The Yorkshire Dales National Park has significant areas of 17 different habitats and over 100 different species that are UK priorities and have been facing national declines. The many pressures on land which lead to habitat decline and loss have resulted in much of the British Isles becoming highly fragmented which makes wildlife even more vulnerable. National Park status helps to protect wildlife and habitats from some of these pressures.
As a result the Yorkshire Dales National Park is one of the least fragmented areas in England. This is an invaluable natural asset in terms of biodiversity and ecosystem services as well as having a social and economic benefit. However, the National Park is a constantly changing environment and it is important that wildlife protection is a key consideration during change.
Vision for 2040
The Yorkshire Dales National Park Management Plan contains seven objectives we intend to achieve over the next five to ten years to make progress towards our vision that by 2040 the Yorkshire Dales National Park will be:
Home to the finest variety of wildlife in England
Management Plan objectives:
C1 - Support farmers and landowners to restore and manage landscape-scale mosaics of priority habitats so that:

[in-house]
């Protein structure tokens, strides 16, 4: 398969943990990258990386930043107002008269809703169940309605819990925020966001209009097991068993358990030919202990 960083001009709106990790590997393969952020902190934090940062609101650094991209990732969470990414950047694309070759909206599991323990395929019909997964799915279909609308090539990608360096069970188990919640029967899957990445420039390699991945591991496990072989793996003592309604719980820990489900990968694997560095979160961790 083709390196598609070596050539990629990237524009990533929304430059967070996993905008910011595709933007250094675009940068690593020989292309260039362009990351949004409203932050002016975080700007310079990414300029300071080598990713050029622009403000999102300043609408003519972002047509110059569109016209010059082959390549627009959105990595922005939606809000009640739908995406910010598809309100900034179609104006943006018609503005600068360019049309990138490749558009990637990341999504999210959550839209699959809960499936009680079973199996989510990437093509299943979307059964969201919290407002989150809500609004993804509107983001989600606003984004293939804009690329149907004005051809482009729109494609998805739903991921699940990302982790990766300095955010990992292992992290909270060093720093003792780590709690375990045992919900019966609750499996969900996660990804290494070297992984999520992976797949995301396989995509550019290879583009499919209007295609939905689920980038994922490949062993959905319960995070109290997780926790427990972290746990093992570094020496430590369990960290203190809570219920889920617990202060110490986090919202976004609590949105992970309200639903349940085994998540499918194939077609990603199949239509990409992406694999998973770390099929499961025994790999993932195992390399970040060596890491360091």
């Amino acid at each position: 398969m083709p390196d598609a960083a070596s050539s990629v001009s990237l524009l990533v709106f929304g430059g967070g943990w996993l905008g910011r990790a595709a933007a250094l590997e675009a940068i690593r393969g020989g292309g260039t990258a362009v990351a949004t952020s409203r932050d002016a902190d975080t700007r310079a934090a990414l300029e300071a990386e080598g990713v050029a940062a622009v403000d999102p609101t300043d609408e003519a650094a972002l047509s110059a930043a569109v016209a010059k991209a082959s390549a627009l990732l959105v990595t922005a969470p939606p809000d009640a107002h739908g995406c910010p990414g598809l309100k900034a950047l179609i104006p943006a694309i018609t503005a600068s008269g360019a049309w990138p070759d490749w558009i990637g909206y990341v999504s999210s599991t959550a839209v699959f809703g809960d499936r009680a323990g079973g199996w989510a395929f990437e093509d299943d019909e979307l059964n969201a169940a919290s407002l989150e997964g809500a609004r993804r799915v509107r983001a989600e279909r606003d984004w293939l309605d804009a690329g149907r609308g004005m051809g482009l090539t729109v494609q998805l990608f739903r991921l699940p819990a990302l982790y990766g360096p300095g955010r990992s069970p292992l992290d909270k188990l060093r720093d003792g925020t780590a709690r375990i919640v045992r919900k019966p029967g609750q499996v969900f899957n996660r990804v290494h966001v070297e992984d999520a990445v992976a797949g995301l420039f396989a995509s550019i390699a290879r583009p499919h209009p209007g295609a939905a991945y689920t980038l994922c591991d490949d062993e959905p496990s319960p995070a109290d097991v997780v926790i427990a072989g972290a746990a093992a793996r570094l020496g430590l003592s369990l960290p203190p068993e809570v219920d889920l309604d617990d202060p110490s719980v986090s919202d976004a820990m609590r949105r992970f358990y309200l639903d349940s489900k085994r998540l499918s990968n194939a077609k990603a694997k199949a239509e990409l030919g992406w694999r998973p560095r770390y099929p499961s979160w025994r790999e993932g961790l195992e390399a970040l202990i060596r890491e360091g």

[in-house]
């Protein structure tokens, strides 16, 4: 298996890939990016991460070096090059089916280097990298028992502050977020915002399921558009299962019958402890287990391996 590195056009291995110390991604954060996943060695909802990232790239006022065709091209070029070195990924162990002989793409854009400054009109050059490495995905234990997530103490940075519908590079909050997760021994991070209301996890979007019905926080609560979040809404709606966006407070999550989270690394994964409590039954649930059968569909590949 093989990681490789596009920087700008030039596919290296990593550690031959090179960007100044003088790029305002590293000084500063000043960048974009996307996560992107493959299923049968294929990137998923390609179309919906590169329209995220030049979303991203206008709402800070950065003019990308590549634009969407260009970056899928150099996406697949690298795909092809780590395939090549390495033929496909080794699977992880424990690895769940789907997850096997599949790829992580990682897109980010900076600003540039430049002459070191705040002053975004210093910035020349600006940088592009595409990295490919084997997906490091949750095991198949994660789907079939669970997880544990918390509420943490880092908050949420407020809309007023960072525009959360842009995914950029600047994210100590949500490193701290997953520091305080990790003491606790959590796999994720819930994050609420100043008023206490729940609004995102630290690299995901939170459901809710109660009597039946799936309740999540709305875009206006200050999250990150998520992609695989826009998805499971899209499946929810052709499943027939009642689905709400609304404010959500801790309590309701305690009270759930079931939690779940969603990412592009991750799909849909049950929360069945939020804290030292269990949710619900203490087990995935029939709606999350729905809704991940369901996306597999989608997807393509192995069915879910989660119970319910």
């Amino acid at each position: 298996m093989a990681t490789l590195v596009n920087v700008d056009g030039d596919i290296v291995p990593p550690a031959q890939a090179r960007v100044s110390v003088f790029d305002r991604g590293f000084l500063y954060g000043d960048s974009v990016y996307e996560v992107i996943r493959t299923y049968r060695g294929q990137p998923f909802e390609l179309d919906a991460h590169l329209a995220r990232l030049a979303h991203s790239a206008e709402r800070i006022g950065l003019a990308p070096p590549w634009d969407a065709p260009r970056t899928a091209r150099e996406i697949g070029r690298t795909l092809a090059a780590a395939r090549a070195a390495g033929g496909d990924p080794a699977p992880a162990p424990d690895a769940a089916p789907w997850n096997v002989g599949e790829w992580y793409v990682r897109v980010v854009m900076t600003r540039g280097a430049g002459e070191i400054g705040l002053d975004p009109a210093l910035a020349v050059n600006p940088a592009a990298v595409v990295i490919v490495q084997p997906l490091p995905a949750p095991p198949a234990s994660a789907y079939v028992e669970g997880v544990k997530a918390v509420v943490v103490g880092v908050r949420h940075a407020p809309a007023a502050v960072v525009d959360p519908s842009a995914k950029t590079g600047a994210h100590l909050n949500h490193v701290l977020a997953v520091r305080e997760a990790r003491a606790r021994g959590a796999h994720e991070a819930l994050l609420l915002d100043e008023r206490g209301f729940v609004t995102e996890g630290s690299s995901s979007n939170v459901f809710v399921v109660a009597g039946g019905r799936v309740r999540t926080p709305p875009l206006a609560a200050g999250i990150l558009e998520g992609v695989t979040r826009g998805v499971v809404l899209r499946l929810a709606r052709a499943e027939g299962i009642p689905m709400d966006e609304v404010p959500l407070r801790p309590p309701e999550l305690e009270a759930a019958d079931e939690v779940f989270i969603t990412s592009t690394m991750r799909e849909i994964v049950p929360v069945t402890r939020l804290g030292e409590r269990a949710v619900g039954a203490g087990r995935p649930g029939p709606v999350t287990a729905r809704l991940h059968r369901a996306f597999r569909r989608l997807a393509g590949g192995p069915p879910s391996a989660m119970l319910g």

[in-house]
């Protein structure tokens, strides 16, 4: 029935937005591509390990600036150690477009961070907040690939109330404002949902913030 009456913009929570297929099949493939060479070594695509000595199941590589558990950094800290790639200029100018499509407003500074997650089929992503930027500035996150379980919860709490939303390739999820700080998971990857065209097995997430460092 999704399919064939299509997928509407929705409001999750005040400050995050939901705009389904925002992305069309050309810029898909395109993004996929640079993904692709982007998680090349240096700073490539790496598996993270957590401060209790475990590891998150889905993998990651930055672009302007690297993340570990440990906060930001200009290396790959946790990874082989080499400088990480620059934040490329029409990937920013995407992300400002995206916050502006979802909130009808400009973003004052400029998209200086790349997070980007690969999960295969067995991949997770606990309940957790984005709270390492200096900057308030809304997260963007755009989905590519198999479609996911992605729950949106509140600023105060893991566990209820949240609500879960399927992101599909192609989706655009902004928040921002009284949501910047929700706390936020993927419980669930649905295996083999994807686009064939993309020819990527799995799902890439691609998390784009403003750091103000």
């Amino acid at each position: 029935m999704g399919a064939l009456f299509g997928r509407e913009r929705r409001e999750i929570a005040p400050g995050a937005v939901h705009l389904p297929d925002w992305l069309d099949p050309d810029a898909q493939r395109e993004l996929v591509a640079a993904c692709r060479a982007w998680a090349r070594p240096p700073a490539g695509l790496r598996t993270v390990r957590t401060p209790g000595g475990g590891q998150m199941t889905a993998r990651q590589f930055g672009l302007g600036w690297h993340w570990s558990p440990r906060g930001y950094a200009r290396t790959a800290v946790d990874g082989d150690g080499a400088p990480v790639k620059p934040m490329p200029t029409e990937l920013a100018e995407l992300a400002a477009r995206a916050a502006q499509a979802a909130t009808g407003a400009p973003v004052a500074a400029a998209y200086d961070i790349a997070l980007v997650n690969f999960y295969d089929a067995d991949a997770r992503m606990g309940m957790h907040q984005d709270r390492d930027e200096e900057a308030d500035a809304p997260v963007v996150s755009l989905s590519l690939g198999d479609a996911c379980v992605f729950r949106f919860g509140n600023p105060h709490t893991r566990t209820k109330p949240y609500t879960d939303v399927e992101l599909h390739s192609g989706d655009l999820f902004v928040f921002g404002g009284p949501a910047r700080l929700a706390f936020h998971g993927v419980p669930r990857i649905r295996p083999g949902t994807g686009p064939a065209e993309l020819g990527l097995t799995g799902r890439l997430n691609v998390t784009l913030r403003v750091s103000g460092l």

a) all the blanket bog in nationally and internationally important wildlife sites is ‘recovering’, and 50% of the other land in such sites has reached ‘favourable’ condition by 2024
b) 30% of the priority habitats outside nationally-designated wildlife sites are in good condition by 2024;
c) at least one landscape-scale ‘nature recovery area’ has been created by 2021.
C2 - Work with farmers and landowners to achieve and maintain stable or increasing populations for 90% of priority species by 2026, including the UK ‘red-listed’ upland birds — Black Grouse; Curlew; Hen Harrier; Lapwing; Merlin; Skylark; and Yellow Wagtail — for which the National Park is renowned, and those of international importance.
C3 - Work with farmers and landowners to improve the condition of the Aire, Eden, Lune, Ribble, Swale, Ure and Wharfe so that at least 90% of all rivers achieve ‘good ecological status’ by 2027.
C4 - Work with farmers in Wensleydale to demonstrate the benefit of ‘high nature value', low-input farm systems through a 5-year trial of a 'payment by results' approach to agri-environment funding.
C5 - Work with moorland managers and other key stakeholders to devise and implement a local approach to end illegal persecution of raptors, including independent and scientifically robust monitoring, and co-ordinated Hen Harrier nest and winter roost site protection.